Wilson, meanwhile, offered to put her name to the play. Vardalos's manager, Rick Siegel, put up $20,000. They moved to a larger theatre, The Globe in West Hollywood, made a better set, bumped up the ticket price by $5, did five shows a week. The advertisement read "Rita Wilson Presents," which brought in the press and Hollywood executives. The six-week run turned into a four-month engagement.
In 1998, Vardalos was nominated for an Ovation Award for the best world premiere of a play. She fielded offers from film companies. One wanted to make the story about Hispanic-Americans. She walked out of the office. She also knew that if she sold to a big studio, she'd be out as screenwriter and lead actress "in a heartbeat."
"They would not have backed a project with an unknown, and it's such a great part for a female that they would have grabbed Julia Roberts and put her in a brown wig and called her Greek and I would have wept."
Hanks and Wilson, along with Goetzman, listened closely to Vardalos. "They knew it was about my family and that it was from my heart."
For years, people had been telling her to write something about her family. At parties, she'd talk about the time her cousins had an announcement read at the Winnipeg airport, paging "Sue Vlaki," as in souvlaki, when one of the family was leaving on a trip. Then there's her father, who always points out the Greek root, real and imagined, of just about every word in the English language.
But it wasn't until she moved to Los Angeles that she tried to make something of the material. In 1995, two years after they were married, Vardalos and Gomez, an American of Jewish Puerto Rican heritage, moved to L.A. from Chicago where they had met, working for the comedy troupe Second City.
In Los Angeles, Vardalos would be sent out for Hispanic roles, because of her name and dark features, only to lose out to Hispanic actors. "I thought, there's nothing Greek. So instead of whining about it, I wrote something."
She set the play in Winnipeg but the L.A. audience didn't know it well enough, so she changed it to Chicago. She also made the Ian character "more white bread," because "people were, like, 'What's the problem? Jewish, Greek -- both the same.' "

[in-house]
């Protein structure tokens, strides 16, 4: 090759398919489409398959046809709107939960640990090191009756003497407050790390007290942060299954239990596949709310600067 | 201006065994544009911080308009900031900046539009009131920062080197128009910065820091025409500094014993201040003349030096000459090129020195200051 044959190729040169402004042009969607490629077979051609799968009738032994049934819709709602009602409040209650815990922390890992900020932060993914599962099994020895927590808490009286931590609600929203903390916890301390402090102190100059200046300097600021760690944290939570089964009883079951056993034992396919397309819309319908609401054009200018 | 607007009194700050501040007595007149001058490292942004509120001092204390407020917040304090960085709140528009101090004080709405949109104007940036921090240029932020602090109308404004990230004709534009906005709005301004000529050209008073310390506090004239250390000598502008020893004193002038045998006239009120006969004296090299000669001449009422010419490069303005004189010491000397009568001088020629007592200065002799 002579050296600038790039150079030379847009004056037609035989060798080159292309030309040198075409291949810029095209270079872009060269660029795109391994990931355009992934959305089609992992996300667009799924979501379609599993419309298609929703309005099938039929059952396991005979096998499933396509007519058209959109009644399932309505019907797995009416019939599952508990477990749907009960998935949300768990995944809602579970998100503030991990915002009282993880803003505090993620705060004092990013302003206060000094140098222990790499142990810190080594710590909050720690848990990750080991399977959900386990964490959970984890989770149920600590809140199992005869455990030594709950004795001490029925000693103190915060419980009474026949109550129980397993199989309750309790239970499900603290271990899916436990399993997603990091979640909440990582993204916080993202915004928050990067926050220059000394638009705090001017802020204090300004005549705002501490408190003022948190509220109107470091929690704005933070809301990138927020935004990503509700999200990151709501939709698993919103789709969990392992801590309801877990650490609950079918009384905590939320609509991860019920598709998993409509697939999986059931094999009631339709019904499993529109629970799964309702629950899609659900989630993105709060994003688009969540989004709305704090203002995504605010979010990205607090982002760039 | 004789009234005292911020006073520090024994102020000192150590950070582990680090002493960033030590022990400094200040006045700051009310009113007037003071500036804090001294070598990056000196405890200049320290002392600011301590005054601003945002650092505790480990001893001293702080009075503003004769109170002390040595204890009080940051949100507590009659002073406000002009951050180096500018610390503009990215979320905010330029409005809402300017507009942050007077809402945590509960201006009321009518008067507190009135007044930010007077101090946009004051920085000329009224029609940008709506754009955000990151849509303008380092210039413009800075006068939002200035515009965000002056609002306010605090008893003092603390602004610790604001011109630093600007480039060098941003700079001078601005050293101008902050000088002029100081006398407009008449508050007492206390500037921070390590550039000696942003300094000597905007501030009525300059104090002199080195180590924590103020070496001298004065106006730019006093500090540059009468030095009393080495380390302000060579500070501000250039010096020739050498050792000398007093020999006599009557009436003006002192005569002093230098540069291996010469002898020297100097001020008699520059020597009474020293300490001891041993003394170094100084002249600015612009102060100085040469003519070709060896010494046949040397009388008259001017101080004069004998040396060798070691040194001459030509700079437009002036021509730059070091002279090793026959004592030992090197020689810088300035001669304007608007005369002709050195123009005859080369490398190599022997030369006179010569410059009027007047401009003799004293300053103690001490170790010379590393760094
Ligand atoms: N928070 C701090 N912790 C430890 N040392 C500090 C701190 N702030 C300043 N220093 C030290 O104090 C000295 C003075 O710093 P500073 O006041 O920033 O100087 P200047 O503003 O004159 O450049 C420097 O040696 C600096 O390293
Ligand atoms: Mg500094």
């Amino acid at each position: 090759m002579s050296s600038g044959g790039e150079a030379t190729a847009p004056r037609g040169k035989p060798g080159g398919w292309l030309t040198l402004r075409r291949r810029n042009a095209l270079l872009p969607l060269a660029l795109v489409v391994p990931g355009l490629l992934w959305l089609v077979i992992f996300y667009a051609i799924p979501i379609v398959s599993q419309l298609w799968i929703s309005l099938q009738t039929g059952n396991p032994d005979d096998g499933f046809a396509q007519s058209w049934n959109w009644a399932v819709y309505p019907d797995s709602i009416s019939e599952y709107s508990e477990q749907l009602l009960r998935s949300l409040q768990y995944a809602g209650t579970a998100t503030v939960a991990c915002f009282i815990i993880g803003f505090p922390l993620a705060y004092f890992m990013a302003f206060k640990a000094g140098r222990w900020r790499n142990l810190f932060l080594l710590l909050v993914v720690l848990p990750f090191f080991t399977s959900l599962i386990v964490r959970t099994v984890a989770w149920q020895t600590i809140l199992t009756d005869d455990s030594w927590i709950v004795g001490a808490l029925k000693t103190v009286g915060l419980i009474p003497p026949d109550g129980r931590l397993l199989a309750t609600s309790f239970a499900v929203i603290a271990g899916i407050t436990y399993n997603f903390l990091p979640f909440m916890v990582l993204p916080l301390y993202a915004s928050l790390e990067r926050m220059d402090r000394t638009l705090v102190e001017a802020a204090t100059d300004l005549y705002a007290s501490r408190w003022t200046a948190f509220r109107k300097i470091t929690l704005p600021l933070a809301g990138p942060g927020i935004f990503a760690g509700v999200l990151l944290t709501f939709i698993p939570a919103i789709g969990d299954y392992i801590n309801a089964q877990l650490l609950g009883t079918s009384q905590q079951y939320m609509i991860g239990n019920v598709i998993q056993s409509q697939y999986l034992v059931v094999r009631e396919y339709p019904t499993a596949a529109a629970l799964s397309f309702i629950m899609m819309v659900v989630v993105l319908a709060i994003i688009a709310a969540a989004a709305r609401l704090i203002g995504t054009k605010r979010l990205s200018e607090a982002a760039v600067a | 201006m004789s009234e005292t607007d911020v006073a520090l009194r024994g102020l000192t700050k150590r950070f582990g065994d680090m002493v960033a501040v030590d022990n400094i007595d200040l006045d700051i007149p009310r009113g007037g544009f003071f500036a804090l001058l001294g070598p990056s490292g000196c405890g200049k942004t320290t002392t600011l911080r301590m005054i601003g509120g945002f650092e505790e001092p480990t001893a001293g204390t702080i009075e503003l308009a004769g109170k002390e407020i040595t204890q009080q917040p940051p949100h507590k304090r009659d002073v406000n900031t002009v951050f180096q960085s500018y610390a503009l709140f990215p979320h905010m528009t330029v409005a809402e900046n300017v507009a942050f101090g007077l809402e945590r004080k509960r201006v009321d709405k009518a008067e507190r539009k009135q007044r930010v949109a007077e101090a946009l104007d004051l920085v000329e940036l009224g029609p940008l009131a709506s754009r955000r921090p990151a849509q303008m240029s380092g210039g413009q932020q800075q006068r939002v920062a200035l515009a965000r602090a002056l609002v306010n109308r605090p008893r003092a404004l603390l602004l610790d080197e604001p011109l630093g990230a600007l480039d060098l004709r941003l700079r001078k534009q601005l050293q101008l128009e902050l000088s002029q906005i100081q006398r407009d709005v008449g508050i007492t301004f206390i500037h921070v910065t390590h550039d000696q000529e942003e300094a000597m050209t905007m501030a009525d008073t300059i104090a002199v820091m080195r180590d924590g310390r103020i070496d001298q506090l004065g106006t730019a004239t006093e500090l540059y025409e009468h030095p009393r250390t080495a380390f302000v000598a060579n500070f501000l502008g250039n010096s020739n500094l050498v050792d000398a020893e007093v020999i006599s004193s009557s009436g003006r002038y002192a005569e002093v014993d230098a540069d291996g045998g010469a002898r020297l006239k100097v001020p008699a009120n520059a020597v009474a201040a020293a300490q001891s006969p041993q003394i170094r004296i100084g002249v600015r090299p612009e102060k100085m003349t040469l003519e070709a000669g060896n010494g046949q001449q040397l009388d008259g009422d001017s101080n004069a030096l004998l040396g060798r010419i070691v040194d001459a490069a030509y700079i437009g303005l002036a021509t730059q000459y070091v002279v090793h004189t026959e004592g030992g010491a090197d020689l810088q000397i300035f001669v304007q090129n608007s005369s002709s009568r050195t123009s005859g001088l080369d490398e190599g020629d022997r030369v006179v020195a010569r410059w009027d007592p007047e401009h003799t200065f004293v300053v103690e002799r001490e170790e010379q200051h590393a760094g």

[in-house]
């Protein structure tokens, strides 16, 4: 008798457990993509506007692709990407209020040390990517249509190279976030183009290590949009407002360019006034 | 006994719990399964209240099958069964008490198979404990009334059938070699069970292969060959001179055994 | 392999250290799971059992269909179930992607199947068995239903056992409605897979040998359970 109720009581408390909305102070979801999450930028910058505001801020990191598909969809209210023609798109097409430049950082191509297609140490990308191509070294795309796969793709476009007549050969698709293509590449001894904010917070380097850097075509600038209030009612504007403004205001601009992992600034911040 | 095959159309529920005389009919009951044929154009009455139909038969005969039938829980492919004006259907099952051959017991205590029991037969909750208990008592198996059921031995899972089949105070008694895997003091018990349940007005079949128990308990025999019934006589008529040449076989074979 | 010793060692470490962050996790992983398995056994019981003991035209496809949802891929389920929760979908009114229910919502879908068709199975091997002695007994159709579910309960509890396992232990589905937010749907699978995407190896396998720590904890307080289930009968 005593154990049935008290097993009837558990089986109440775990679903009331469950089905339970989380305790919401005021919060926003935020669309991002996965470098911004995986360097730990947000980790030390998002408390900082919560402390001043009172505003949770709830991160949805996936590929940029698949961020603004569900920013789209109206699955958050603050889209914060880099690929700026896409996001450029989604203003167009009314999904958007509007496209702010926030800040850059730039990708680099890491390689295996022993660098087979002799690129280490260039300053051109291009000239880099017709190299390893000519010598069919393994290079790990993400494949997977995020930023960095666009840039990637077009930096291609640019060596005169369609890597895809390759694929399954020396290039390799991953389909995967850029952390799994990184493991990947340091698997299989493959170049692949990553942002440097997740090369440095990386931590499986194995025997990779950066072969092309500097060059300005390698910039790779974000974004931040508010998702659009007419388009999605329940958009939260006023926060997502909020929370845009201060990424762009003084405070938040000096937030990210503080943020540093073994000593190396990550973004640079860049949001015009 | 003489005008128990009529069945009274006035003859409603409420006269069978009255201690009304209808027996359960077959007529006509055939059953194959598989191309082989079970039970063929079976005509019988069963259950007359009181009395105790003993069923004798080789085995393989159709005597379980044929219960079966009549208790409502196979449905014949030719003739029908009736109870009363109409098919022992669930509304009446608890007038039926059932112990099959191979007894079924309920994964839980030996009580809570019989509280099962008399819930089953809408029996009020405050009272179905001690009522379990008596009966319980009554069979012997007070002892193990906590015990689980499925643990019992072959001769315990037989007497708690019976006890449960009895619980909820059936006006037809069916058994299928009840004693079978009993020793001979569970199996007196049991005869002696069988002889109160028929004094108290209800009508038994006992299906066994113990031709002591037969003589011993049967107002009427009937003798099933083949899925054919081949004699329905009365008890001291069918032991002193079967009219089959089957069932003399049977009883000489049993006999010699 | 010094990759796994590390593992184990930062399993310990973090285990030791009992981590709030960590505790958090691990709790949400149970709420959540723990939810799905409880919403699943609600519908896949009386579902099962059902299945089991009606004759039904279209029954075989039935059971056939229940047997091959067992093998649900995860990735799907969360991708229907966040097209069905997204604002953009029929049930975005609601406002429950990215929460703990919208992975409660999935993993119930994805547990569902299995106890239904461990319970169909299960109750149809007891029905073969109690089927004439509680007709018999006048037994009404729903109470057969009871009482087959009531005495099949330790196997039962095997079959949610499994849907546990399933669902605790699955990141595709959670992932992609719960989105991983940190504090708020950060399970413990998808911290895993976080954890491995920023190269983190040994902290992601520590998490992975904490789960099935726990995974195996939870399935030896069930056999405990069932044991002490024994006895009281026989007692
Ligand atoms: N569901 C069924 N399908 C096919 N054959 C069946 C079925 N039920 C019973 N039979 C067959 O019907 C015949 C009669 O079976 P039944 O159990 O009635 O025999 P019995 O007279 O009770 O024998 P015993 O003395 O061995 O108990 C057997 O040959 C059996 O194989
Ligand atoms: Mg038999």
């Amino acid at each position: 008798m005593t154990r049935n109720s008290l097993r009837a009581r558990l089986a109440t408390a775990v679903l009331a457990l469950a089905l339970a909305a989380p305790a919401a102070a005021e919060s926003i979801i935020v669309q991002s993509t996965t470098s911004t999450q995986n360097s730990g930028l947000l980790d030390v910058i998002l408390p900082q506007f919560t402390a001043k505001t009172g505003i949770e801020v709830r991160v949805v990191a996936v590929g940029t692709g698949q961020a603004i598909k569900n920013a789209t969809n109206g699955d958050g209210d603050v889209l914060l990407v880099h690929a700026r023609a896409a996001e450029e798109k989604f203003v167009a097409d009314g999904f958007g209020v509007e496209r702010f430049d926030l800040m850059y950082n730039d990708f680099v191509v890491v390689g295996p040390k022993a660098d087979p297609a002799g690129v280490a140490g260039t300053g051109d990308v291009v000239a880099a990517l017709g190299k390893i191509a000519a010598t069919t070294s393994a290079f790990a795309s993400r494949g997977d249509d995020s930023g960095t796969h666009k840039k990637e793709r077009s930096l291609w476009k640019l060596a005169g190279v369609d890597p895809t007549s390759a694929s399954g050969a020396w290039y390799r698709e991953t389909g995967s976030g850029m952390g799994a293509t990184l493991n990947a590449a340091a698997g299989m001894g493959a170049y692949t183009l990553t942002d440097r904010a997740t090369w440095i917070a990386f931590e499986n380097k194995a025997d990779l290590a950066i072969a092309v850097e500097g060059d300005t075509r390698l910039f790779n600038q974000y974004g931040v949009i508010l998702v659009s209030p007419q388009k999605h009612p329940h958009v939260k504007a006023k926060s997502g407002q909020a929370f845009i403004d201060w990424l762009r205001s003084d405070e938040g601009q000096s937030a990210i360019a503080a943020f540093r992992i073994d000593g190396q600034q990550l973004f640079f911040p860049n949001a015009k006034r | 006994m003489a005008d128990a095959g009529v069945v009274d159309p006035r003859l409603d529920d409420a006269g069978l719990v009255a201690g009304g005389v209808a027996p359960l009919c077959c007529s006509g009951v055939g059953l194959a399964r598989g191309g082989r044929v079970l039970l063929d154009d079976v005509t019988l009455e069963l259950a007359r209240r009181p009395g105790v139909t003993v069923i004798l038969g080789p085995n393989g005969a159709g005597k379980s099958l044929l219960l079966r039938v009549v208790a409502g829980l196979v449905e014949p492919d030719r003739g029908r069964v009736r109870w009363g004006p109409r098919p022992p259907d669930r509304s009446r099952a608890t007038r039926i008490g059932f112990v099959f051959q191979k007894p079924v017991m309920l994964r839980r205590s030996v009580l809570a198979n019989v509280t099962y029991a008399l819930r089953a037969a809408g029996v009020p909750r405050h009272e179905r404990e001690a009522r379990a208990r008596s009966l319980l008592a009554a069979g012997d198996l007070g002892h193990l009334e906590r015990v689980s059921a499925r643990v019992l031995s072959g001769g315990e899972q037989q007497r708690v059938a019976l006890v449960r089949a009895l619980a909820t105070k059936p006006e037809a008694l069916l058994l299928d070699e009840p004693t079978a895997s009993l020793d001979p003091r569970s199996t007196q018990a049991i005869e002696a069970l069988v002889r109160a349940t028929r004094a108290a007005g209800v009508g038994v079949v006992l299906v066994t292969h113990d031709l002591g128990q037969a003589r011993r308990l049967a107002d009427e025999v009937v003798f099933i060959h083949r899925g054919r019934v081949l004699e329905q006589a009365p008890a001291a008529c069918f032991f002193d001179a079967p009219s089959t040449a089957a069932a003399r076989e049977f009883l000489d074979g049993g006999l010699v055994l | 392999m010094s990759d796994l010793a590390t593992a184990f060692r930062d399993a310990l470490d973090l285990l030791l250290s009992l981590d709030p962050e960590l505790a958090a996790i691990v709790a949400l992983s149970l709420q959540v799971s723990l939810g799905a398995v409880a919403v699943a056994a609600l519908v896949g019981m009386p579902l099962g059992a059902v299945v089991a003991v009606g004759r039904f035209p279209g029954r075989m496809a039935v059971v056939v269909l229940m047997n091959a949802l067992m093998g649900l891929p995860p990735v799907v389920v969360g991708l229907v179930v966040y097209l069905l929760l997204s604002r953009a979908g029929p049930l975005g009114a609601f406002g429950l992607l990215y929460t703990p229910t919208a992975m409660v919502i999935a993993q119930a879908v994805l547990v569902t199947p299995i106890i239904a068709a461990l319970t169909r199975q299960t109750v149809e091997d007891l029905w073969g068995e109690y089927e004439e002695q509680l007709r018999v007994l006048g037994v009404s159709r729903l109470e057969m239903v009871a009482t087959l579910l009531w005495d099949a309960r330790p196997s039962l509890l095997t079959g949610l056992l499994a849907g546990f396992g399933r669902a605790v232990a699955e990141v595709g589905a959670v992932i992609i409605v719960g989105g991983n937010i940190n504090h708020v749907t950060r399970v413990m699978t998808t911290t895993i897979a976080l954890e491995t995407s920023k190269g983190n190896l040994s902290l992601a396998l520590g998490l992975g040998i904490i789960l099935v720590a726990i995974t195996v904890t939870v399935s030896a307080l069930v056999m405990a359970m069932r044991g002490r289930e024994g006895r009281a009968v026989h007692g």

Vardalos talks about herself as though she's a comically flawed character in the story of her life. "I'm so not cool. I see myself as a loser type," she begins, laughing. Really? Her face fills with the delight of untold stories, which then tumble out, exuberant as children. Imagine, her hands say, waving about in the air, and I, too, begin to see the movie in her head.
Our heroine arrives at Playtone for a meeting -- ambitious Prairie girl, doing the cool L.A. thing, shades on, driving her car in car city. Just before she goes in, she looks in the rear-view mirror. Yikes! She has a poppy seed the size of a planet stuck in her teeth. There is nothing but the joy of storytelling in her voice. She moves seamlessly from being an interview subject to chatting like a girlfriend, about the facials and massages she is getting in preparation for the shoot, about working with Hollywood heavy hitters. "Sometimes, Tom says my name," she confesses girlishly, "and I just hear white noise, 'cause all I can think is, omigod, he knows my name!"
The greatest dramatic and comedic moment in the movie of her life was in 1989, when a sudden, brief illness of Deborah McGrath, a Toronto Second City performer, changed Vardalos's life. Vardalos was working in the box office that night. She had quit the drama program at Toronto's Ryerson Polytechnic two years into a three-year course. ("I had no interest in Shakespeare, and I didn't want to be the third sword carrier at Stratford.") She wanted to do comedy at Second City, but hadn't been accepted.
On this night, the manager rushed into the box office, desperate to locate McGrath's understudies. Both were unavailable. In 15 minutes, the curtain would go up. "I'm a member of Equity, and I think I know your show," Vardalos blurted out, standing in her sweatpants, T-shirt and Coke-bottle-end glasses. They phoned Chicago head office to get approval. She was on. The next day, they hired her.
Is she nervous about starring in her own movie? "It's not pressure. It's an opportunity," she insists. My Big Fat Greek Wedding is every immigrant's story, she explains with shy confidence. "As an immigrant, you first try to escape from your ethnicity to assimilate into Canadian culture and then you end up embracing it so hard because it is what defines you as a person."
Just before she gets up to leave, she touches the corner of one eye. "I've suddenly got one of those twitches in my eye," she confides. "Nerves," I say.
She laughs. Welcome to one more loser moment, she must be thinking: The big shoot is about to begin, and the star has one eyelid that's got a mind of its own.